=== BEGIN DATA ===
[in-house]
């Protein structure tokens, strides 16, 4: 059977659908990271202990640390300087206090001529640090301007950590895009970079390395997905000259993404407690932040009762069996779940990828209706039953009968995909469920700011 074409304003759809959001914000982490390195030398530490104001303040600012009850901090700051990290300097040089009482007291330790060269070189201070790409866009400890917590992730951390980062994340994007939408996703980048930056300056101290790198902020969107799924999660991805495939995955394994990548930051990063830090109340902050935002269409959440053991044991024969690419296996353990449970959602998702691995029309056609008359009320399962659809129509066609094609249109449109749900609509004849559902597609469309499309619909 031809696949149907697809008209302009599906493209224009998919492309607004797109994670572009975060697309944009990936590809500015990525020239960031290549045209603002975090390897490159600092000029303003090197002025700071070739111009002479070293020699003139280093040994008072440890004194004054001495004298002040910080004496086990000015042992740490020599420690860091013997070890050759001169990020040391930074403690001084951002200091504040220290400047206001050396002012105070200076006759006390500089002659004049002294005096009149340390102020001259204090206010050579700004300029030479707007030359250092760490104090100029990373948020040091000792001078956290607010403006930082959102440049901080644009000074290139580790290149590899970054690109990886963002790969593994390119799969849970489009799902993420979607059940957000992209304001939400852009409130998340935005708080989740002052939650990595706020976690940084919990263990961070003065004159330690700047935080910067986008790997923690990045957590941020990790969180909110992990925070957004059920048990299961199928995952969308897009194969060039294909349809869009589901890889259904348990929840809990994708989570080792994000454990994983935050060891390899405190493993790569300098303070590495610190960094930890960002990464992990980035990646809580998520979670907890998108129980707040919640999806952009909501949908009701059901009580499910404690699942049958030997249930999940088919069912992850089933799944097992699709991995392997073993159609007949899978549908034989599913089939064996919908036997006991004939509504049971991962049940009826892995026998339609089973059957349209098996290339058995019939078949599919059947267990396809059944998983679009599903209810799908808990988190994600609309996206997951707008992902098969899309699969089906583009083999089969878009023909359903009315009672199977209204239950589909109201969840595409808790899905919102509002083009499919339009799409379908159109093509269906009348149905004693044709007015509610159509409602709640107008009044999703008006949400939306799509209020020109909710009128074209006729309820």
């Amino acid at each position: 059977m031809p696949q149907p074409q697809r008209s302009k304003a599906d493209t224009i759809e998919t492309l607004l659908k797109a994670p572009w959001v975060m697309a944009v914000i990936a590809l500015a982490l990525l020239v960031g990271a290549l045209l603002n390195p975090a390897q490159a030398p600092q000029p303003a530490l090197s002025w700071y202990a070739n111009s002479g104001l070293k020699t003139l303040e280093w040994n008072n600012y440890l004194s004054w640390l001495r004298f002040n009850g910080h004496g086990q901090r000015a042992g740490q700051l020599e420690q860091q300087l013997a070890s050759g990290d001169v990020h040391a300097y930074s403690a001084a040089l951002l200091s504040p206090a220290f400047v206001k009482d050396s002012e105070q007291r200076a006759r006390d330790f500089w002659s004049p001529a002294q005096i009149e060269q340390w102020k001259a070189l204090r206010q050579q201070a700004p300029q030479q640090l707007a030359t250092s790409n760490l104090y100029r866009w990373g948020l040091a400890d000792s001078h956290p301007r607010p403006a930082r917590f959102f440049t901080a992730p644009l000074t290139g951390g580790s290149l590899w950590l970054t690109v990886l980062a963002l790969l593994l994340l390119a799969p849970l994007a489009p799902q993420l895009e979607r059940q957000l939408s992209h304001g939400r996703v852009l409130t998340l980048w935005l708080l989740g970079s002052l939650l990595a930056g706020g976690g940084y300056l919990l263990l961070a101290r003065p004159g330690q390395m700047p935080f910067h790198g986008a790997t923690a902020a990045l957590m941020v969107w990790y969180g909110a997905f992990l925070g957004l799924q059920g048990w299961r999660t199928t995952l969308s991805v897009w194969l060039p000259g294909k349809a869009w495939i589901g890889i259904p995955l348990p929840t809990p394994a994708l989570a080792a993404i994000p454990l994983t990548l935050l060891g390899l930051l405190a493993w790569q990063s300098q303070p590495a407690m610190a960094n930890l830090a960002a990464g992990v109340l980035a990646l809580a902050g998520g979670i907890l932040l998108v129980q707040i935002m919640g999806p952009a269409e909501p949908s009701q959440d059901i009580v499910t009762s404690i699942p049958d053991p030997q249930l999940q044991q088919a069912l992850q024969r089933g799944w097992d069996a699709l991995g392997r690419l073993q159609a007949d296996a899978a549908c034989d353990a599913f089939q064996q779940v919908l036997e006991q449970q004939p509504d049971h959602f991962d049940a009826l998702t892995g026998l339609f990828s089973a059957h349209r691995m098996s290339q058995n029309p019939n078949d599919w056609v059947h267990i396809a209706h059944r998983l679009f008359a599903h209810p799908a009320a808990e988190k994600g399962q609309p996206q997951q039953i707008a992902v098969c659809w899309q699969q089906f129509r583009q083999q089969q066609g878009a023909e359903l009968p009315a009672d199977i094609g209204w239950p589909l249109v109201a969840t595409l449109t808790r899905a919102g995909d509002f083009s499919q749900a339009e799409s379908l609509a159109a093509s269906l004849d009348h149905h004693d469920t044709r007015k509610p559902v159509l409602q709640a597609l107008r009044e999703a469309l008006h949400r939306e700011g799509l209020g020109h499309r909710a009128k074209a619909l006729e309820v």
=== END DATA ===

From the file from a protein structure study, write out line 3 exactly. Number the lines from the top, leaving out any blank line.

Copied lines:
């Amino acid at each position: 059977m031809p696949q149907p074409q697809r008209s302009k304003a599906d493209t224009i759809e998919t492309l607004l659908k797109a994670p572009w959001v975060m697309a944009v914000i990936a590809l500015a982490l990525l020239v960031g990271a290549l045209l603002n390195p975090a390897q490159a030398p600092q000029p303003a530490l090197s002025w700071y202990a070739n111009s002479g104001l070293k020699t003139l303040e280093w040994n008072n600012y440890l004194s004054w640390l001495r004298f002040n009850g910080h004496g086990q901090r000015a042992g740490q700051l020599e420690q860091q300087l013997a070890s050759g990290d001169v990020h040391a300097y930074s403690a001084a040089l951002l200091s504040p206090a220290f400047v206001k009482d050396s002012e105070q007291r200076a006759r006390d330790f500089w002659s004049p001529a002294q005096i009149e060269q340390w102020k001259a070189l204090r206010q050579q201070a700004p300029q030479q640090l707007a030359t250092s790409n760490l104090y100029r866009w990373g948020l040091a400890d000792s001078h956290p301007r607010p403006a930082r917590f959102f440049t901080a992730p644009l000074t290139g951390g580790s290149l590899w950590l970054t690109v990886l980062a963002l790969l593994l994340l390119a799969p849970l994007a489009p799902q993420l895009e979607r059940q957000l939408s992209h304001g939400r996703v852009l409130t998340l980048w935005l708080l989740g970079s002052l939650l990595a930056g706020g976690g940084y300056l919990l263990l961070a101290r003065p004159g330690q390395m700047p935080f910067h790198g986008a790997t923690a902020a990045l957590m941020v969107w990790y969180g909110a997905f992990l925070g957004l799924q059920g048990w299961r999660t199928t995952l969308s991805v897009w194969l060039p000259g294909k349809a869009w495939i589901g890889i259904p995955l348990p929840t809990p394994a994708l989570a080792a993404i994000p454990l994983t990548l935050l060891g390899l930051l405190a493993w790569q990063s300098q303070p590495a407690m610190a960094n930890l830090a960002a990464g992990v109340l980035a990646l809580a902050g998520g979670i907890l932040l998108v129980q707040i935002m919640g999806p952009a269409e909501p949908s009701q959440d059901i009580v499910t009762s404690i699942p049958d053991p030997q249930l999940q044991q088919a069912l992850q024969r089933g799944w097992d069996a699709l991995g392997r690419l073993q159609a007949d296996a899978a549908c034989d353990a599913f089939q064996q779940v919908l036997e006991q449970q004939p509504d049971h959602f991962d049940a009826l998702t892995g026998l339609f990828s089973a059957h349209r691995m098996s290339q058995n029309p019939n078949d599919w056609v059947h267990i396809a209706h059944r998983l679009f008359a599903h209810p799908a009320a808990e988190k994600g399962q609309p996206q997951q039953i707008a992902v098969c659809w899309q699969q089906f129509r583009q083999q089969q066609g878009a023909e359903l009968p009315a009672d199977i094609g209204w239950p589909l249109v109201a969840t595409l449109t808790r899905a919102g995909d509002f083009s499919q749900a339009e799409s379908l609509a159109a093509s269906l004849d009348h149905h004693d469920t044709r007015k509610p559902v159509l409602q709640a597609l107008r009044e999703a469309l008006h949400r939306e700011g799509l209020g020109h499309r909710a009128k074209a619909l006729e309820v």